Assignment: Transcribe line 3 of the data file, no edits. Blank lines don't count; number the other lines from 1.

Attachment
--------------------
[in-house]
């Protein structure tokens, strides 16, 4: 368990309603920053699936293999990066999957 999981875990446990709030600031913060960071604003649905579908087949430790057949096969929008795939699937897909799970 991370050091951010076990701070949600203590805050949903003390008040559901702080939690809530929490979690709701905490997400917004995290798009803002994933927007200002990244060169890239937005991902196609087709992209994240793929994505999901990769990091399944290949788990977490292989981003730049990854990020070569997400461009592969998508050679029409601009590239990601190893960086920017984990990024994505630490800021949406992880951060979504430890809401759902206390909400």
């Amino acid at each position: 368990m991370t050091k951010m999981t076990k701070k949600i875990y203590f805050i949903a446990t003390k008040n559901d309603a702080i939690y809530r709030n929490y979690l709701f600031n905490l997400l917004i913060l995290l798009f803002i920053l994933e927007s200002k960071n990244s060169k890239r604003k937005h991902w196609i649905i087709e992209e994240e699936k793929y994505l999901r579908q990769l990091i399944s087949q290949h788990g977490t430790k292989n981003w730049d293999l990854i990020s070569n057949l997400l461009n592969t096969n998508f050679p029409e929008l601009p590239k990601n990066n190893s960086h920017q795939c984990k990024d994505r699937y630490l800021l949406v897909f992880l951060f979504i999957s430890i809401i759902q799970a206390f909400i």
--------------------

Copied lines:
């Amino acid at each position: 368990m991370t050091k951010m999981t076990k701070k949600i875990y203590f805050i949903a446990t003390k008040n559901d309603a702080i939690y809530r709030n929490y979690l709701f600031n905490l997400l917004i913060l995290l798009f803002i920053l994933e927007s200002k960071n990244s060169k890239r604003k937005h991902w196609i649905i087709e992209e994240e699936k793929y994505l999901r579908q990769l990091i399944s087949q290949h788990g977490t430790k292989n981003w730049d293999l990854i990020s070569n057949l997400l461009n592969t096969n998508f050679p029409e929008l601009p590239k990601n990066n190893s960086h920017q795939c984990k990024d994505r699937y630490l800021l949406v897909f992880l951060f979504i999957s430890i809401i759902q799970a206390f909400i």